This issue discusses the Eighth Circuit’s consideration of power buyer arguments, economic lessons from the Second Circuit’s decision in Eastman Kodak Co. et al v. Henry Bath LLC et al (“Kodak v. Bath”), and measuring the impact of sensitive questions on survey response rates. Dr. Mirrow discusses the Eighth Circuit’s consideration of the merging parties’ power buyer arguments, including market specific facts, in its decision to uphold a preliminary injunction blocking the merger between Sanford Health and Mid Dakota Clinic. Dr. Nelson compares the Second Circuit’s recent ruling in Kodak v. Bath to its earlier decision in In re Aluminum Warehousing Antitrust Litigation and finds that the recent decision is rooted in differences in the economics of the two cases. Dr. Gurrea and Dr. Neuberger discuss how survey design and formulation of sensitive questions may impact survey response rates and how empirical techniques may be implemented to asses the impact of a sensitive question on response rates.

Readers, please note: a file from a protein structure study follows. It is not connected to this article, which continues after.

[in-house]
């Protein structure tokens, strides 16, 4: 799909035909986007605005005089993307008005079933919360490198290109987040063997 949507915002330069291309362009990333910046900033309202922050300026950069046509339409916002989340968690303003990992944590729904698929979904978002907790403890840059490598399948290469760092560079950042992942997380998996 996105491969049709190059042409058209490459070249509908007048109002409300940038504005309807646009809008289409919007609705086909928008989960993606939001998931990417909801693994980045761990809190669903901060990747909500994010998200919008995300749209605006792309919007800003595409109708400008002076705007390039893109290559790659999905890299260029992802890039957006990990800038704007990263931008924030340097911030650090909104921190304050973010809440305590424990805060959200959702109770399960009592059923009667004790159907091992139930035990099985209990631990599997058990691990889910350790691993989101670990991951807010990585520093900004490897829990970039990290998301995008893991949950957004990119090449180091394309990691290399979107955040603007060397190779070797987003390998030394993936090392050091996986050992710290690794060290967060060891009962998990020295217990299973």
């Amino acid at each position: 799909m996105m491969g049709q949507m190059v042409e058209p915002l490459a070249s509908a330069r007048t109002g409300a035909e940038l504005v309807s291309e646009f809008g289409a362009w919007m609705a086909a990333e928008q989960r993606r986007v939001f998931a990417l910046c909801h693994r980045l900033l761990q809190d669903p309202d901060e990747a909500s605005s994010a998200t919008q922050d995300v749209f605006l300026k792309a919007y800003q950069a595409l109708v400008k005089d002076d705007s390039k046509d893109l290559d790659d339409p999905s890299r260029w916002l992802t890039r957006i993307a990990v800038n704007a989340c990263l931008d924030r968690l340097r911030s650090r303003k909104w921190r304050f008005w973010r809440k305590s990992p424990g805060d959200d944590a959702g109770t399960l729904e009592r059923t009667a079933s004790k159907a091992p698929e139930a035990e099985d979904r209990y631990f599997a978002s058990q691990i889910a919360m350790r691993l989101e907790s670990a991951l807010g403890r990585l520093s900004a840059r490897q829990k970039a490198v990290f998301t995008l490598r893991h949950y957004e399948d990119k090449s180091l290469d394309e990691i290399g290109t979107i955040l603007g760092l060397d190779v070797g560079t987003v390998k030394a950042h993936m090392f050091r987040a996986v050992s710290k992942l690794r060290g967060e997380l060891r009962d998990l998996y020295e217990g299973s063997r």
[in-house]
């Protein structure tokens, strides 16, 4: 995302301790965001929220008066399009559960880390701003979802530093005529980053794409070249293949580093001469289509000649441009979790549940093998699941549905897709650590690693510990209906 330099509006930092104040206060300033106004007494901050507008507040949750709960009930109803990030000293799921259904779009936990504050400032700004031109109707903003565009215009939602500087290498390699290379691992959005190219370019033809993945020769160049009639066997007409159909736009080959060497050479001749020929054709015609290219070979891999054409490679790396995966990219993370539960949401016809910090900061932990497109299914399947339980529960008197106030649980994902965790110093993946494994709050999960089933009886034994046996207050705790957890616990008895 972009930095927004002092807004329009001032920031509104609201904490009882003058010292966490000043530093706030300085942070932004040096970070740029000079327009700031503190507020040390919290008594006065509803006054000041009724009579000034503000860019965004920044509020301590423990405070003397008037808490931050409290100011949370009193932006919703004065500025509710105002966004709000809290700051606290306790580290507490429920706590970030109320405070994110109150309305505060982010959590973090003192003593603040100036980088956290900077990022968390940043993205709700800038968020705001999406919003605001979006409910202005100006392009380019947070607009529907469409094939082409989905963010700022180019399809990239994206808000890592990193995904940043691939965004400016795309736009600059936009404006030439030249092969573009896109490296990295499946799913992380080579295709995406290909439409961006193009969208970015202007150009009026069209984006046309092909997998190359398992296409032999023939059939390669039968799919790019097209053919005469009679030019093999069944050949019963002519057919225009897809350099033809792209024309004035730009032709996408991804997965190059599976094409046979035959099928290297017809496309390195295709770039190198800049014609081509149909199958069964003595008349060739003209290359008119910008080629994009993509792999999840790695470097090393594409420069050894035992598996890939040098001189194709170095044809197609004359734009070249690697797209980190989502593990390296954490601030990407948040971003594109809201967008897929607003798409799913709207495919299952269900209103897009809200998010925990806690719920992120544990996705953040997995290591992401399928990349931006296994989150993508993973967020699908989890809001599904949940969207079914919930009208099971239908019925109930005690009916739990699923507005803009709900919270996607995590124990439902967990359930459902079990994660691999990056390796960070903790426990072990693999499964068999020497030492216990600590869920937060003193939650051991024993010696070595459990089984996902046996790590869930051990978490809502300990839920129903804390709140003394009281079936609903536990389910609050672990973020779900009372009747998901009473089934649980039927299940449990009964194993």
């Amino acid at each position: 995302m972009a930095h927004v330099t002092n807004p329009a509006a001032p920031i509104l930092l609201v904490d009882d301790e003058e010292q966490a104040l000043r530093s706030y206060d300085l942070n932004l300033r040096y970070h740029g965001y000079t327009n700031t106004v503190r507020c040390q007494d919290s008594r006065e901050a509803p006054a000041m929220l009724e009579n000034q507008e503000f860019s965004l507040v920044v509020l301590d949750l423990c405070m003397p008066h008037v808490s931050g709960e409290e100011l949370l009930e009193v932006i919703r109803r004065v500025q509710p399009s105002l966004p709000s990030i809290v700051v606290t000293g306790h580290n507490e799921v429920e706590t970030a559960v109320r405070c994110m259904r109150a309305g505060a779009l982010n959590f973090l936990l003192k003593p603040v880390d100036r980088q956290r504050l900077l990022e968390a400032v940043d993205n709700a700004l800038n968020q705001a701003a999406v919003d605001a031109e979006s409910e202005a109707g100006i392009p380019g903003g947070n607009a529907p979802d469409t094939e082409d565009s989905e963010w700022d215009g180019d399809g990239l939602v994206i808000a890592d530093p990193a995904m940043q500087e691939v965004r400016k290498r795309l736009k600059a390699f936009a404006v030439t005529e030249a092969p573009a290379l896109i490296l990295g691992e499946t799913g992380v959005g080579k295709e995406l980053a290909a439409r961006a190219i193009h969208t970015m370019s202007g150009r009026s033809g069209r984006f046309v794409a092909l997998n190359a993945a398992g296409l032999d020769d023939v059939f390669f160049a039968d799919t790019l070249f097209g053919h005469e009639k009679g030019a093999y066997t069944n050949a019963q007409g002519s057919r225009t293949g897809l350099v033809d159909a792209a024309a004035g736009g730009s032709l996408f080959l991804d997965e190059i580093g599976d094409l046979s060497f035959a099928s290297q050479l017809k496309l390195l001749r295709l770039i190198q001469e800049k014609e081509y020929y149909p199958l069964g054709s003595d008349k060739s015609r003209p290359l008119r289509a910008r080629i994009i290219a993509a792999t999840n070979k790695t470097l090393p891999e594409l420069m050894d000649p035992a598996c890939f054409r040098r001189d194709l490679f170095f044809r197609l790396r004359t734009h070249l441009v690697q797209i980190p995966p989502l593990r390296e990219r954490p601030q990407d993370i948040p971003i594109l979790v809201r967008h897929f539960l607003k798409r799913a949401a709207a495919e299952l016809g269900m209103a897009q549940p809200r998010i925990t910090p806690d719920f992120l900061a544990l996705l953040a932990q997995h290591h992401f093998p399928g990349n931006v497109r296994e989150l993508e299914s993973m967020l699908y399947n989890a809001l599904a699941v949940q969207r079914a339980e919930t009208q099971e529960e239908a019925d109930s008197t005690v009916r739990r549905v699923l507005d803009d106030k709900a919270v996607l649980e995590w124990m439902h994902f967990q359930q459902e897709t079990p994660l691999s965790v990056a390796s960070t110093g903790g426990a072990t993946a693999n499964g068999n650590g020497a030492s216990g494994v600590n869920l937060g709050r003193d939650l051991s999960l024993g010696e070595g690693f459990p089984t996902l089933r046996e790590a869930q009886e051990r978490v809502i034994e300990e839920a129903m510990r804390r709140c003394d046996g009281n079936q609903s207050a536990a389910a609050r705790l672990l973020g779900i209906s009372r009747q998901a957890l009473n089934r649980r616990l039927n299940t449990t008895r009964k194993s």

A Brief Analysis of Policy and Litigation